Fascinating viruses

1906 | Quanjer: virus studies potato plants

Professor Quanjer studied pharmacology in Amsterdam. After working as an assistant at the Phytopathological Laboratory, ‘Willie Commelin Scholten’, under Professor Ritzema Bos, Quanjer joined Ritzema Bos at the Rijks Hoogere Land-, Tuin- en Boschbouwschool (National Higher College of Agriculture, Horticulture and Forestry) in Wageningen in 1906. Quanjer’s accurate anatomical observations of diseased potato plants led […]

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1886-1898 | Beijerinck: contagion vivum fluidum

In 1886, Beijerinck, a former colleague of Mayer in Wageningen, by then based in Delft, was asked by Mayer to look into the tobacco mosaic disease. Beijerinck filtered mosaic virus-infected liquid pulp of the leaves using a porcelain filter, called the Pasteur-Chamberland filter. This device filtered out any bacteria that might be present. He then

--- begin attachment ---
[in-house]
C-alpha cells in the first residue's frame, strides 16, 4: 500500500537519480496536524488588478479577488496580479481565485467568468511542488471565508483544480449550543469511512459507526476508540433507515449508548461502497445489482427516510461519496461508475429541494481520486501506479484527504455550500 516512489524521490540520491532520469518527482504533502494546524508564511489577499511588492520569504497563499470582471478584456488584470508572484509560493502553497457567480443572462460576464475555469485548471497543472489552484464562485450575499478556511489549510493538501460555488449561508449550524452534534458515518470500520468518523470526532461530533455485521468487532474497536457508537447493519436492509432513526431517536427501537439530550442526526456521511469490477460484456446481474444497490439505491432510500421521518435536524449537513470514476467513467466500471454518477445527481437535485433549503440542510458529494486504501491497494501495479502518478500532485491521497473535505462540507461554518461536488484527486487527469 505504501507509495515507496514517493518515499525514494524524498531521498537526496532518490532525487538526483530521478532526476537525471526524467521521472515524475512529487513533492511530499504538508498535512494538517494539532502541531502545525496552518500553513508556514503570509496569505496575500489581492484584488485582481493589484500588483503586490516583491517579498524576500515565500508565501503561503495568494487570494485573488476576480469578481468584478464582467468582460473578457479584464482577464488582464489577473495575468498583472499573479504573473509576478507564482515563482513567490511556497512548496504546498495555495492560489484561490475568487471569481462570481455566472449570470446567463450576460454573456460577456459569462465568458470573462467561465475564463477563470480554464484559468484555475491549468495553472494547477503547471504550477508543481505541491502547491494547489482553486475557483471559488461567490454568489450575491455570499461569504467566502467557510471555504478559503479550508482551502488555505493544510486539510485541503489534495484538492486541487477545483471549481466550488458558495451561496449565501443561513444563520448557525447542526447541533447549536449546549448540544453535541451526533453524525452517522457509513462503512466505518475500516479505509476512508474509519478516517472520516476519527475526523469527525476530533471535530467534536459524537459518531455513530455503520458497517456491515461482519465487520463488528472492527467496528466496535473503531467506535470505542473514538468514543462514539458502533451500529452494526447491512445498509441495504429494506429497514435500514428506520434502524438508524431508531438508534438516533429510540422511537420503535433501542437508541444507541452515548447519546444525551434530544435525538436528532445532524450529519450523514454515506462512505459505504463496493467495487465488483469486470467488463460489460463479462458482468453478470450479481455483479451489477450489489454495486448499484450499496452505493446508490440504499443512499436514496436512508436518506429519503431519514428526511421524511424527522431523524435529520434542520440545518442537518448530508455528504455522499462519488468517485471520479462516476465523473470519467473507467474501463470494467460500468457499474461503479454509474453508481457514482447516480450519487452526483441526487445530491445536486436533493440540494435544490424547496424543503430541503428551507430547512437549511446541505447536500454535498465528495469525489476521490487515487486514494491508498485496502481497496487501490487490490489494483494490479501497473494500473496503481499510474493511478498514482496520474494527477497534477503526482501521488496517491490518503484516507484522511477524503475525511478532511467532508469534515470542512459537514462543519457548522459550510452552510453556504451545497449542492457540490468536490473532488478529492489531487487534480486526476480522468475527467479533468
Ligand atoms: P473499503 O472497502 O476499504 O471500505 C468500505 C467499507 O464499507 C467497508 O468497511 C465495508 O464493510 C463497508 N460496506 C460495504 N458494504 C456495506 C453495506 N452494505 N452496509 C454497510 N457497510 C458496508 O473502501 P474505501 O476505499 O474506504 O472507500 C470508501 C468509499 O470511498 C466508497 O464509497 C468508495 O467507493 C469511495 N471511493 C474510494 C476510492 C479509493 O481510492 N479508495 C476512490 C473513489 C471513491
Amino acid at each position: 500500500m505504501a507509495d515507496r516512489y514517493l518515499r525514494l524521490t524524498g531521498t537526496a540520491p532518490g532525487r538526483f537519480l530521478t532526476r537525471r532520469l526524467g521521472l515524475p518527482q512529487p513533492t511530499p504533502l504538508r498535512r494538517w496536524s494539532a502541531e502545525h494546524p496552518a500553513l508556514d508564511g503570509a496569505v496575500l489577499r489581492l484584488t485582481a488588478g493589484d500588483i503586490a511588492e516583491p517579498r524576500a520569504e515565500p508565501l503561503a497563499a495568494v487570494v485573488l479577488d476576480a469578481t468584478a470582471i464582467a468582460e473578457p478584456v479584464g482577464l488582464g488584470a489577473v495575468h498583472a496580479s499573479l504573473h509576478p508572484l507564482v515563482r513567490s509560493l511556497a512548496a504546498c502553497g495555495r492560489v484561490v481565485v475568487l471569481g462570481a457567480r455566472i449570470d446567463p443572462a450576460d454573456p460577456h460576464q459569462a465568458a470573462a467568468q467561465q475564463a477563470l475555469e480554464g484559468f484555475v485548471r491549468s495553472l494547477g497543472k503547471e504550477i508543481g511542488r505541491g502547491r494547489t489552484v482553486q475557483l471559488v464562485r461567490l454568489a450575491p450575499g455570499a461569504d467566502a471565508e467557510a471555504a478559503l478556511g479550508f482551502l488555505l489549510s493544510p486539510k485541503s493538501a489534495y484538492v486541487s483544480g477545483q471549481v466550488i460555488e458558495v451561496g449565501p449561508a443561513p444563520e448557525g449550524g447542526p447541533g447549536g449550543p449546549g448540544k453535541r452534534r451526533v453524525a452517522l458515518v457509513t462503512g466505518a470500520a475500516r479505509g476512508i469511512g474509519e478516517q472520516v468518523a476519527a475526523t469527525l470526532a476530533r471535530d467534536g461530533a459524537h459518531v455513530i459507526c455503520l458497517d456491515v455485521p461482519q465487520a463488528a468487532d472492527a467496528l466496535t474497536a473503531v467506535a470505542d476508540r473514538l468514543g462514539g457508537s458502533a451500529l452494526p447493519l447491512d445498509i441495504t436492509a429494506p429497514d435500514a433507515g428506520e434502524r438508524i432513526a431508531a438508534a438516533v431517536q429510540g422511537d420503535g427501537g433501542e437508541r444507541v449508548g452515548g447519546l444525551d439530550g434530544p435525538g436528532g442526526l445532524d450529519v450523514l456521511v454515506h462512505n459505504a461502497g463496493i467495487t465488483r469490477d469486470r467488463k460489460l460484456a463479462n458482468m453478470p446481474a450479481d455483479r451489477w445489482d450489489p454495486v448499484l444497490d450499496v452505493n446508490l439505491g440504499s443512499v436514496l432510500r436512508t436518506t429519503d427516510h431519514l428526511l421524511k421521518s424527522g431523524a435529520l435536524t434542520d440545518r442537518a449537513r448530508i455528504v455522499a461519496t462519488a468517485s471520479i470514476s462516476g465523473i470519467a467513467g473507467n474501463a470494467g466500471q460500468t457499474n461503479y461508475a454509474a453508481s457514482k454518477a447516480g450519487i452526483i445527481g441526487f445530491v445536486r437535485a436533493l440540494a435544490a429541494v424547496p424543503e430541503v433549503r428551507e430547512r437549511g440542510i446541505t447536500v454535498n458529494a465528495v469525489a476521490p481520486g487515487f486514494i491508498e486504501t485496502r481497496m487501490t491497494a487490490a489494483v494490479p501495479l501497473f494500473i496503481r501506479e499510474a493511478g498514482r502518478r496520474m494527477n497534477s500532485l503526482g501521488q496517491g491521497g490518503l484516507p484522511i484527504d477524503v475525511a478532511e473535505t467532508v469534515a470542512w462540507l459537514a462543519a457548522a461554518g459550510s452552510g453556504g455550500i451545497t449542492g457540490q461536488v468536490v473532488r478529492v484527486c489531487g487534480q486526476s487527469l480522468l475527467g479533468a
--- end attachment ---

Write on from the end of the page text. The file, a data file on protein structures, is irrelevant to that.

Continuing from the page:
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1884 | The Pasteur-Chamberland filter

A Pasteur-Chamberland filter is a porcelain water filter invented in 1884 by French microbiologist Charles Edouard Chamberland, an assistant to Louis Pasteur. The filter is not permeable to bacteria, and was initially used to sterilise liquids. It consists of a permeable unglazed porcelain tube (called a biscuit) containing a ring of enamelled porcelain through which

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1879 | Mayer & the tobacco mosaic disease

The history of virology in Wageningen dates back to the late nineteenth century. In 1879, Adolf Mayer, head of the newly established Landbouwproefstation (Agricultural Research Station) and Chemistry teacher at the Rijkslandbouwschool (National Agricultural School) in Wageningen, was asked by tobacco growers in the province of Utrecht to investigate a strange disease that led to

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